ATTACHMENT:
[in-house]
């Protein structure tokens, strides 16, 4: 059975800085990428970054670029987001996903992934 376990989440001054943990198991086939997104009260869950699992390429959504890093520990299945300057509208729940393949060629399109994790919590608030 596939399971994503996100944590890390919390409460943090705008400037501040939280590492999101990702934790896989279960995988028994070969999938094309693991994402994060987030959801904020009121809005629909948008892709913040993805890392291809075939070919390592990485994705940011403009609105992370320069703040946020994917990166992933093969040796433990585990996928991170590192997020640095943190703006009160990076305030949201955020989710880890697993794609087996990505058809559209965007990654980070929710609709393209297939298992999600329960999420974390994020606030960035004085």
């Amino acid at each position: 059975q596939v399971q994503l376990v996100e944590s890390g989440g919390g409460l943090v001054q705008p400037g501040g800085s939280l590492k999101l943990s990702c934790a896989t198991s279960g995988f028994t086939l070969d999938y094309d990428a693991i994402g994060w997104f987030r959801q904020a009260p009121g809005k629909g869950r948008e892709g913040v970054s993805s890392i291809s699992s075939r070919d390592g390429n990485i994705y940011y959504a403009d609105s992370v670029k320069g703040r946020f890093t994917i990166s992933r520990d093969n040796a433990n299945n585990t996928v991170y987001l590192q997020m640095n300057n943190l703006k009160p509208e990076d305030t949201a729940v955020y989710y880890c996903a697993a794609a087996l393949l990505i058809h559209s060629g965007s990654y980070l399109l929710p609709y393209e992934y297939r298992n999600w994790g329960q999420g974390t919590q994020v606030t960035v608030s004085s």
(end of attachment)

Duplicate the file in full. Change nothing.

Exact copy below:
[in-house]
């Protein structure tokens, strides 16, 4: 059975800085990428970054670029987001996903992934 376990989440001054943990198991086939997104009260869950699992390429959504890093520990299945300057509208729940393949060629399109994790919590608030 596939399971994503996100944590890390919390409460943090705008400037501040939280590492999101990702934790896989279960995988028994070969999938094309693991994402994060987030959801904020009121809005629909948008892709913040993805890392291809075939070919390592990485994705940011403009609105992370320069703040946020994917990166992933093969040796433990585990996928991170590192997020640095943190703006009160990076305030949201955020989710880890697993794609087996990505058809559209965007990654980070929710609709393209297939298992999600329960999420974390994020606030960035004085």
């Amino acid at each position: 059975q596939v399971q994503l376990v996100e944590s890390g989440g919390g409460l943090v001054q705008p400037g501040g800085s939280l590492k999101l943990s990702c934790a896989t198991s279960g995988f028994t086939l070969d999938y094309d990428a693991i994402g994060w997104f987030r959801q904020a009260p009121g809005k629909g869950r948008e892709g913040v970054s993805s890392i291809s699992s075939r070919d390592g390429n990485i994705y940011y959504a403009d609105s992370v670029k320069g703040r946020f890093t994917i990166s992933r520990d093969n040796a433990n299945n585990t996928v991170y987001l590192q997020m640095n300057n943190l703006k009160p509208e990076d305030t949201a729940v955020y989710y880890c996903a697993a794609a087996l393949l990505i058809h559209s060629g965007s990654y980070l399109l929710p609709y393209e992934y297939r298992n999600w994790g329960q999420g974390t919590q994020v606030t960035v608030s004085s």